In this article we discuss position paper KG:040:2022:5 of June 17, 2022. In this position paper the Knowledge Group on international taxation, corporate income tax & the taxation of profits answers the question whether in its view the Interest and Royalties Directive precludes the taxation of interest received by a company that was incorporated under Dutch law and that has relocated to Belgium and which legal form was converted into a BVBA (Belgian legal form) from an indirect subsidiary that is a resident of the Netherlands.
The underlying case
A company that was incorporated under Dutch law, relocated to Belgium in 2016 and subsequently was converted into a BVBA (hereafter: BV/BVBA) receives interest from an indirect subsidiary (hereafter: KD) that is a resident of the Netherlands. All shares in KD are held by a parent company residing in the Netherlands (hereafter: M). The shares in M are held by BV/BVBA. All shares in BV/BVBA are held by GM, a company residing in the Netherlands. With the exception of BV/BVBA, all companies are part of a (Papillon) fiscal unity for Dutch corporate income tax purposes.
For answering the question whether the Netherlands is allowed to levy taxes over the interest income the following should be taken into account. Based on the fictional place of business as laid down in Article 2, Paragraph 5, of the Dutch Corporate Income Tax (DCIT) Act, BV/BVBA remains fully subject to Dutch corporate income tax. Furthermore, pursuant to Article 11, Paragraph 2 of the Dutch-Belgian Tax Convention, the Netherlands may levy up to 10% of the gross amount of the interest received; the conditions of Article 11, Paragraph 3, of the Dutch-Belgian Tax Convention are not met.
Article 2, Paragraph 5, of the Dutch Corporate Income Tax (DCIT) Act
If the incorporation of a body has taken place under Dutch law, then for the purposes of this Act, with the exception of Articles 13 to 13d, 13i to 13k, 14a, 14b, 15 and 15a, the body is always deemed to be in to be a resident of the Netherlands. (…)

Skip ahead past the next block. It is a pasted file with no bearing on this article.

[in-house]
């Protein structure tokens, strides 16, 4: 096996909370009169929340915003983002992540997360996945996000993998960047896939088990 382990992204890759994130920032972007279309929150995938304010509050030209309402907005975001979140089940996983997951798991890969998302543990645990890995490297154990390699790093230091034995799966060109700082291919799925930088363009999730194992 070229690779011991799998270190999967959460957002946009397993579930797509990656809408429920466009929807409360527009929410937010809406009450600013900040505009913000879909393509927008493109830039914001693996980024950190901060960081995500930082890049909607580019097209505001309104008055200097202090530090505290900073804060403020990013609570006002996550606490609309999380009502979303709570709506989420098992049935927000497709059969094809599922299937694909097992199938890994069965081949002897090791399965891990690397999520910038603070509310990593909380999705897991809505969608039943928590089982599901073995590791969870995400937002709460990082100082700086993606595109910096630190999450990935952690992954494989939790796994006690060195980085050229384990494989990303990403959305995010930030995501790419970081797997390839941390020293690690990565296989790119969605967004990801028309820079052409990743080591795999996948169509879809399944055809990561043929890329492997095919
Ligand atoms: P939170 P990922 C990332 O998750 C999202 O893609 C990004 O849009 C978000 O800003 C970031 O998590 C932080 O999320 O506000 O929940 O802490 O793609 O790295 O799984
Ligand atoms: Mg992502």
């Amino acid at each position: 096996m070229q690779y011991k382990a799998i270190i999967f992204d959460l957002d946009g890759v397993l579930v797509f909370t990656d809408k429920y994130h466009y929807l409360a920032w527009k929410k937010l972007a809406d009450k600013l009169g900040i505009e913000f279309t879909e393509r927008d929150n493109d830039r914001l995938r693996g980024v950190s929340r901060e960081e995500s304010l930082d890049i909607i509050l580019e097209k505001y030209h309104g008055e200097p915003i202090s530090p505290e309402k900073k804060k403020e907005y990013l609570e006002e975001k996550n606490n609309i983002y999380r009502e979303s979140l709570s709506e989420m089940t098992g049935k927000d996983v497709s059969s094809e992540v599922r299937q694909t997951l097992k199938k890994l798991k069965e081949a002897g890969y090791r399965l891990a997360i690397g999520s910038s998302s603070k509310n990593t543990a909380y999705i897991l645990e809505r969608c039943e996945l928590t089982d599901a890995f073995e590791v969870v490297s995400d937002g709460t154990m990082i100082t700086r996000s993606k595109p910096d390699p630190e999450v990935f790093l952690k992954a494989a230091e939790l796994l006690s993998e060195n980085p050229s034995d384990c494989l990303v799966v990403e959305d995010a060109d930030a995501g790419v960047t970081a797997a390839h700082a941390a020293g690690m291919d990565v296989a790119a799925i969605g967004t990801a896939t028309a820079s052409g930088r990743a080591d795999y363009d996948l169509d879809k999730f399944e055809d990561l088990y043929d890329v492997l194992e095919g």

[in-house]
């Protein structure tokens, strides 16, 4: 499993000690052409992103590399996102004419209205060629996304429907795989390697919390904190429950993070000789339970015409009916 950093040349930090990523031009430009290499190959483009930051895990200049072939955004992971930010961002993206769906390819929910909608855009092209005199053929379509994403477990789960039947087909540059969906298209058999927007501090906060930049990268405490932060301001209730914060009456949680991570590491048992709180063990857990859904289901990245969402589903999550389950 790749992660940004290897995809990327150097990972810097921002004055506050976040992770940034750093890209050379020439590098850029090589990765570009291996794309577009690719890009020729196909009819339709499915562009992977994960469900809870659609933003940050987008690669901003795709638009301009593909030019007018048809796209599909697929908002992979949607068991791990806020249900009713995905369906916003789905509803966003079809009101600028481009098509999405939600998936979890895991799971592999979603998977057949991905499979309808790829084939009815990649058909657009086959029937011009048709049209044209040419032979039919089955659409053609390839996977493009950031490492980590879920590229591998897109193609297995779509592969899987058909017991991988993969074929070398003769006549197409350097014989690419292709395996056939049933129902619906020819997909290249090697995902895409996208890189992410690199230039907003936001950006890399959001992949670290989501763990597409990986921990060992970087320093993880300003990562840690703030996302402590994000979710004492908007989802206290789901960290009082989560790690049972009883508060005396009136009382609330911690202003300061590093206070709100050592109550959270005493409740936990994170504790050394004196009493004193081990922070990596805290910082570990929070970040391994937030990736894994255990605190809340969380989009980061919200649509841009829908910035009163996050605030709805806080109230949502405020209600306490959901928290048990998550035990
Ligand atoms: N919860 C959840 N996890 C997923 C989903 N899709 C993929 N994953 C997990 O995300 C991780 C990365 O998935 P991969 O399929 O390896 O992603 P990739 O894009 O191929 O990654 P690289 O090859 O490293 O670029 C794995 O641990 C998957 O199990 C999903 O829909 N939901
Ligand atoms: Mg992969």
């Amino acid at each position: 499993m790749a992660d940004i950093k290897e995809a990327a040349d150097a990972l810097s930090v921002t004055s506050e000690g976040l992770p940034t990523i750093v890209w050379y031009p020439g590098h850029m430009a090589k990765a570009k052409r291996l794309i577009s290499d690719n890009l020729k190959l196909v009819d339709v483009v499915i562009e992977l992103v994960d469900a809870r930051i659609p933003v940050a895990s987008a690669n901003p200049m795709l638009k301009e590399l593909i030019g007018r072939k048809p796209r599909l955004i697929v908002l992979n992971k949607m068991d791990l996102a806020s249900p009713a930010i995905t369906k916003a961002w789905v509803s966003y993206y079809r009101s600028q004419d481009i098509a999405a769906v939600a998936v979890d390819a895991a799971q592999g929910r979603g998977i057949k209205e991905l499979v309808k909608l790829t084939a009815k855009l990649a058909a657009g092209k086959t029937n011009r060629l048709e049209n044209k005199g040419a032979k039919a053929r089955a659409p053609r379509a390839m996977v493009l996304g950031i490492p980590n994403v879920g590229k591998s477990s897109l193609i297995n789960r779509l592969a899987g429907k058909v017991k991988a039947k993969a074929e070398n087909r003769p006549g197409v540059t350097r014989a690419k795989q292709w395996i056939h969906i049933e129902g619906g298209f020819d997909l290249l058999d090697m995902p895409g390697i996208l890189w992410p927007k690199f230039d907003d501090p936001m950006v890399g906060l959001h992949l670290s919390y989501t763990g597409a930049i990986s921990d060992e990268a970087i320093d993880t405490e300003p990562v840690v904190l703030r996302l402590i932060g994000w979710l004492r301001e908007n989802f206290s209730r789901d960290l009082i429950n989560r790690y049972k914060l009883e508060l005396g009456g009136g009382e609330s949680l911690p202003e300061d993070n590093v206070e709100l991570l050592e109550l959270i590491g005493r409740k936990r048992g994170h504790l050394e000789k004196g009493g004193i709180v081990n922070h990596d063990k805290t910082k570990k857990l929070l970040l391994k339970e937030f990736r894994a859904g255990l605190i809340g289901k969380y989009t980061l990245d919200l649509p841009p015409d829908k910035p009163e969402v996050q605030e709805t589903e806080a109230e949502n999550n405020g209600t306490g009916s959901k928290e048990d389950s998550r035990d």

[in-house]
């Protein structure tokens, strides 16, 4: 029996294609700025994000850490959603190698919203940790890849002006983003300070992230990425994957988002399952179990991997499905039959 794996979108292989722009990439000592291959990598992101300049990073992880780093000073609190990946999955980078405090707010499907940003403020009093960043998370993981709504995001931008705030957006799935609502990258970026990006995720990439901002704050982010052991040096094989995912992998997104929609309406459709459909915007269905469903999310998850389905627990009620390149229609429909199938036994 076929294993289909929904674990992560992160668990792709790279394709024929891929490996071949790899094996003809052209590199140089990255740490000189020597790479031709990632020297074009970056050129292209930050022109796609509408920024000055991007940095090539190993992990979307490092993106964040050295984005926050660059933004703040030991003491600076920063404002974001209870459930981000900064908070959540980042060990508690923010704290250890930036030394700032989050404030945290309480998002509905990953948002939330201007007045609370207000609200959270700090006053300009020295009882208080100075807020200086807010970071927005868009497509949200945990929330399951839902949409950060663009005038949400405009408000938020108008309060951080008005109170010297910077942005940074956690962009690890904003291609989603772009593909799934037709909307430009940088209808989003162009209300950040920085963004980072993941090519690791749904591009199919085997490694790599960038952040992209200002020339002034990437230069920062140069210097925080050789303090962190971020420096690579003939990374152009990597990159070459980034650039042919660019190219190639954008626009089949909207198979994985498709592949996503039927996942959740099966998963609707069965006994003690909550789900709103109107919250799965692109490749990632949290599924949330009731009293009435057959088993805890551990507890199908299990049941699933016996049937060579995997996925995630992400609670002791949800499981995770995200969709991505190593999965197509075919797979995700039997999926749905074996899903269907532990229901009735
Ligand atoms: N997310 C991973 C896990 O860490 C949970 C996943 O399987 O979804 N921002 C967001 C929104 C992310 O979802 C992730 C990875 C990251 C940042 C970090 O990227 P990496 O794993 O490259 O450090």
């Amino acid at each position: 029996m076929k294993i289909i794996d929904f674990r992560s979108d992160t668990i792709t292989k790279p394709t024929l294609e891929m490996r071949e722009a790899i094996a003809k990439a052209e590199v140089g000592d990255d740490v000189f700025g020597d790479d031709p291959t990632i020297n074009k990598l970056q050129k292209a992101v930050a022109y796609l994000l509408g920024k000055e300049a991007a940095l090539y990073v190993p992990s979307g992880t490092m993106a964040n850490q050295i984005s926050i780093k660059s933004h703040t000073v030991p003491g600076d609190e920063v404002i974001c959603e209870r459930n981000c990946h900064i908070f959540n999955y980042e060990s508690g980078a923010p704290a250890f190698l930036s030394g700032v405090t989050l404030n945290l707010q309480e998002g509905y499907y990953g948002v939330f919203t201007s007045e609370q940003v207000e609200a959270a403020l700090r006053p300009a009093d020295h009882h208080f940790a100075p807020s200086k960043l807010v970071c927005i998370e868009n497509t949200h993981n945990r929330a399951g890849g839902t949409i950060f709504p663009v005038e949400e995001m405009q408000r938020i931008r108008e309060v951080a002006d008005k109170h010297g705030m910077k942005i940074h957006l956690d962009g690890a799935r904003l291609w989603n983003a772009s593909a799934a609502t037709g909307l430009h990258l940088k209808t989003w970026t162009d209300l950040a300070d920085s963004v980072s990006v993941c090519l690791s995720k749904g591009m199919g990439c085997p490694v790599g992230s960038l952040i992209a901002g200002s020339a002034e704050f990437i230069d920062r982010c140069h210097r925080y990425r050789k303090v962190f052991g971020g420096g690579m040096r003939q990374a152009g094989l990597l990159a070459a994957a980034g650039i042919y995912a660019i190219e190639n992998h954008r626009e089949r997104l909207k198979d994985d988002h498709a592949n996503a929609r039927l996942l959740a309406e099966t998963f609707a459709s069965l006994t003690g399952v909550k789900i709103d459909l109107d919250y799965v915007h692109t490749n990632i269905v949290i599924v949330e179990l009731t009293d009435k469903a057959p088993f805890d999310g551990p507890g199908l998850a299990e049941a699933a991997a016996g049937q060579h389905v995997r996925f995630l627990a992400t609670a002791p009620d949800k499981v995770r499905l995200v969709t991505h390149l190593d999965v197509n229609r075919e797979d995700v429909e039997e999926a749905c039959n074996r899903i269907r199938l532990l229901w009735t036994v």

Article 11, Paragraph 2 of the Dutch-Belgian Tax Convention
However, interest arising in a Contracting State may also be taxed in that State according to the laws of that State, but if the beneficial owner of the interest is a resident of the other Contracting State, the tax so charged shall not exceed 10 per cent of the gross amount of the interest.
Article 11, Paragraph 3, of the Dutch-Belgian Tax Convention
Notwithstanding paragraph 2, interest shall not be taxed in the Contracting State in which it arises,
a. if the beneficial owner of such interest is an enterprise of the other Contracting State and it does not concern interest on loans or money deposits represented by bearer securities;
b. if it concerns interest on loans or money deposits represented by bearer securities and the beneficial owner of the interest is an enterprise of the other Contracting State carrying on a banking or insurance business and owning the relevant securities for at least three months prior to the date of payment of the interest;
c. if it concerns interest on trade receivables - including receivables represented by commercial paper – caused by the payment of the purchase price of supplies of merchandise, goods or services by companies in installments;